US4967530A (en) 1989-03-15 1990-11-06 Clunn Gordon E Clean room ceiling construction
US5016413A (en) 1990-02-14 1991-05-21 James Counihan Resilient floor system
US5026593A (en) 1988-08-25 1991-06-25 Elk River Enterprises, Inc. Reinforced laminated beam
US5033247A (en) 1989-03-15 1991-07-23 Clunn Gordon E Clean room ceiling construction
US5063098A (en) 1988-04-01 1991-11-05 Nichias Corporation Vibration damping materials and soundproofing structures using such damping materials
US5110660A (en) 1989-01-23 1992-05-05 Woco Franz-Josef Wolf & Co. Rubber spring element
US5125475A (en) 1990-08-09 1992-06-30 Les Materiaux Cascades Inc. Acoustic construction panel
US5158612A (en) 1991-10-25 1992-10-27 Henkel Corporation Foaming agent composition and process
US5183863A (en) 1991-05-31 1993-02-02 Toyo Boseki Kabushiki Kaisha Viscoelastic resin composition for vibration-damping material
US5240639A (en) 1988-04-07 1993-08-31 Stepan Company Foaming agent
US5256223A (en) 1991-12-31 1993-10-26 The Center For Innovative Technology Fiber enhancement of viscoelastic damping polymers
WO1993021402A1 (en) 1992-04-08 1993-10-28 Ecomax Acoustics Ltd. Building element and method of manufacturing such element
US5258585A (en) 1991-02-20 1993-11-02 Indian Head Industries, Inc. Insulating laminate
US5304415A (en) 1991-04-15 1994-04-19 Matsushita Electric Works, Ltd. Sound absorptive material
US5334806A (en) 1991-10-18 1994-08-02 Transco Inc. Temperature and sound insulated panel assembly
US5342465A (en) 1988-12-09 1994-08-30 Trw Inc. Viscoelastic damping structures and related manufacturing method
US5368914A (en) 1993-03-03 1994-11-29 The United States Of America As Represented By The Secretary Of The Navy Vibration-damping structural component
US5439735A (en) 1992-02-04 1995-08-08 Jamison; Danny G. Method for using scrap rubber; scrap synthetic and textile material to create particle board products with desirable thermal and acoustical insulation values
US5473122A (en) 1993-01-04 1995-12-05 Martin Marietta Corporation Dual-constrained viscoelastic damping mechanism for structural vibration control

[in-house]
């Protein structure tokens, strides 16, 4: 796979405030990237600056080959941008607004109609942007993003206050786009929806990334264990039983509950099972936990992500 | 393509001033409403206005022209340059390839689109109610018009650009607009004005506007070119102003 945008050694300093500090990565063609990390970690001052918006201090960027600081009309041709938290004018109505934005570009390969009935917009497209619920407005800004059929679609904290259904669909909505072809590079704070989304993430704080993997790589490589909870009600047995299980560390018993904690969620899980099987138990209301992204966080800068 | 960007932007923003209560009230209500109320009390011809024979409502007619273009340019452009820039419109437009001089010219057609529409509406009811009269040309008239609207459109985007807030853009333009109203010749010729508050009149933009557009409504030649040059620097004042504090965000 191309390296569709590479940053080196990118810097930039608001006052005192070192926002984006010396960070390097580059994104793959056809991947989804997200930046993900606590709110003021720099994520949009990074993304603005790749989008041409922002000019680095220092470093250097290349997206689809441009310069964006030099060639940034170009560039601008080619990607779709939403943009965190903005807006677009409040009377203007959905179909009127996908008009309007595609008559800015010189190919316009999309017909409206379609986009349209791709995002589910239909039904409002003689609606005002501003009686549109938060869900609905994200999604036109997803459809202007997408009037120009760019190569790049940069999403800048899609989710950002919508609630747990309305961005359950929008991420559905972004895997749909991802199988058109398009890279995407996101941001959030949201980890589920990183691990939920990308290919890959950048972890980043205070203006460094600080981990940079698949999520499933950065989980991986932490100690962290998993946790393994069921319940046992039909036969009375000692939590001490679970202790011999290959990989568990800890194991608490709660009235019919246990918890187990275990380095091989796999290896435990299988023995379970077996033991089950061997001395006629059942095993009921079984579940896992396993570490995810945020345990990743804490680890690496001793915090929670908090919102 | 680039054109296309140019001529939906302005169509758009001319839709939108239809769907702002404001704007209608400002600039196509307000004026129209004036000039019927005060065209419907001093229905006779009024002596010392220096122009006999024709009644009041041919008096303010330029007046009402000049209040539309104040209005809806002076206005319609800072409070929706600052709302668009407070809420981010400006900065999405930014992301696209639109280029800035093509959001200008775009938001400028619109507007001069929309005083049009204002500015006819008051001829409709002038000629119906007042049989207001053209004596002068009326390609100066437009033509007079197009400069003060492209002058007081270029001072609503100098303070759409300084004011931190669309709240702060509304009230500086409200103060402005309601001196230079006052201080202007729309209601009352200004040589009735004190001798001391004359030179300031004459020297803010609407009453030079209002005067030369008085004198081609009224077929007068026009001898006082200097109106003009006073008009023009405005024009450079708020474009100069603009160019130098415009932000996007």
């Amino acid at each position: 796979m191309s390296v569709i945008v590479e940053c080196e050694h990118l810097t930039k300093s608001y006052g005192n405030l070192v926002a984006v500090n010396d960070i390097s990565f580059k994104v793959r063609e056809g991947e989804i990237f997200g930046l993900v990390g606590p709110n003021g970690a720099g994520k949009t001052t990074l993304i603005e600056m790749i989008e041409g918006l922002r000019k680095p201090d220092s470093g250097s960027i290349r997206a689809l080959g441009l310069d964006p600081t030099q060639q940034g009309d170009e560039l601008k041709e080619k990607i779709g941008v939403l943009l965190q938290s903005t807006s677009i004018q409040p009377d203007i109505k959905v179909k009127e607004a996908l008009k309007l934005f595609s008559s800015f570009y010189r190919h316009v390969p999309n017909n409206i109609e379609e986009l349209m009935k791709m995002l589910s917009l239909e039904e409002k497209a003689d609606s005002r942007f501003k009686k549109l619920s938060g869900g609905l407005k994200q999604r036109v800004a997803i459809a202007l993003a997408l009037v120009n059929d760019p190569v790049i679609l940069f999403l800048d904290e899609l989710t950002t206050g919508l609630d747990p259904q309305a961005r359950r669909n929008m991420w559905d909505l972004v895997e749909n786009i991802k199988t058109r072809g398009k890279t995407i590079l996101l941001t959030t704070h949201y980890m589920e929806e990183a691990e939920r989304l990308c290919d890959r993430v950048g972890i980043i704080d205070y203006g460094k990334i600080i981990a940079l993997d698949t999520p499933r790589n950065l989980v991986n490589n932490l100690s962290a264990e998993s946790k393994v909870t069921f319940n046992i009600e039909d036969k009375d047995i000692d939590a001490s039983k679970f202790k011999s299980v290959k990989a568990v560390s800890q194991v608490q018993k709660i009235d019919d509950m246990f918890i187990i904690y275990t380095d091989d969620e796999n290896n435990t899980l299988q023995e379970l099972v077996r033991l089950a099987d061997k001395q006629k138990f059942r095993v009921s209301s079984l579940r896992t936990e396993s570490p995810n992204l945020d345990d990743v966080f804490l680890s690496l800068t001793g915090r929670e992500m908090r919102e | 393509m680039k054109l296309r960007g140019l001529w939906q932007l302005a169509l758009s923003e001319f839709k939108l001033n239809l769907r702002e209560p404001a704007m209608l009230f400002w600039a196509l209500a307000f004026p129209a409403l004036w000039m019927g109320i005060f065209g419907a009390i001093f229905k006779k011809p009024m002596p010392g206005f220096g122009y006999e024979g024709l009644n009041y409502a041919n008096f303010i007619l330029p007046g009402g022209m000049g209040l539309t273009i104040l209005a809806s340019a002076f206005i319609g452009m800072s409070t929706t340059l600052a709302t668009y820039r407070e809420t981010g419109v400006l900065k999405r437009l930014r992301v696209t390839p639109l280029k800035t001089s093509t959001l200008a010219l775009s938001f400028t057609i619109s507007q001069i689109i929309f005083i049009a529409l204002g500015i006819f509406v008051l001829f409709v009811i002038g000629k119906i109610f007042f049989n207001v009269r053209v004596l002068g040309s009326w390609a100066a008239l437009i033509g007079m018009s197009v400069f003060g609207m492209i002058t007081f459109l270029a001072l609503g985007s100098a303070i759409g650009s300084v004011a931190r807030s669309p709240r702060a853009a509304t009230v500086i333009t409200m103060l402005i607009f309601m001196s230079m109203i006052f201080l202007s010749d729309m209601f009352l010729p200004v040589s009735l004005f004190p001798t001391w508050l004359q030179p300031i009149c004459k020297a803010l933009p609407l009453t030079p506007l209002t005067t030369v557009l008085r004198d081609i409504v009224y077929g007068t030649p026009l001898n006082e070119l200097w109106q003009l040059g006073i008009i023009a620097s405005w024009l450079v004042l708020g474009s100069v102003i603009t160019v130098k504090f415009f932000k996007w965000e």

US5474840A (en) 1994-07-29 1995-12-12 Minnesota Mining And Manufacturing Company Silica-containing vibration damper and method
US5535920A (en) 1995-01-17 1996-07-16 Nordson Corporation Adhesive curing abatement system
WO1996034261A1 (en) 1995-04-26 1996-10-31 Audioform Ab Arrangement for damping sound and a method for manufacturing the arrangement
US5585178A (en) 1991-12-31 1996-12-17 Minnesota Mining & Manufacturing Company Composite adhesive tape
US5601888A (en) * 1995-02-14 1997-02-11 Georgia-Pacific Corporation Fire-resistant members containing gypsum fiberboard
US5603192A (en) 1995-04-03 1997-02-18 Advanced Equipment Corporation Operable wall panel mounting apparatus
US5629503A (en) 1994-02-08 1997-05-13 Tekna Sonic, Inc. Vibration damping device
WO1997019033A1 (en) 1995-11-17 1997-05-29 Vrije Universiteit Brussel Inorganic resin compositions, their preparation and use thereof
US5643666A (en) 1995-12-20 1997-07-01 Eastman Chemical Company Solid surfaces which are prepared from copolyesters laminated onto a high resolution image
US5644880A (en) 1984-02-27 1997-07-08 Georgia-Pacific Corporation Gypsum board and systems containing same
JPH09203153A (en) 1996-01-25 1997-08-05 Iida Sangyo Kk Vibration control structure for building composite panel and floor board
US5664397A (en) 1995-03-18 1997-09-09 Krauss-Maffei Verkehrstechnik Gmbh Sandwich plate for use as motor-vehicle body part
US5674338A (en) 1990-12-21 1997-10-07 Her Majesty The Queen In Right Of New Zealand/Secretary Of Forestry Method of joining wood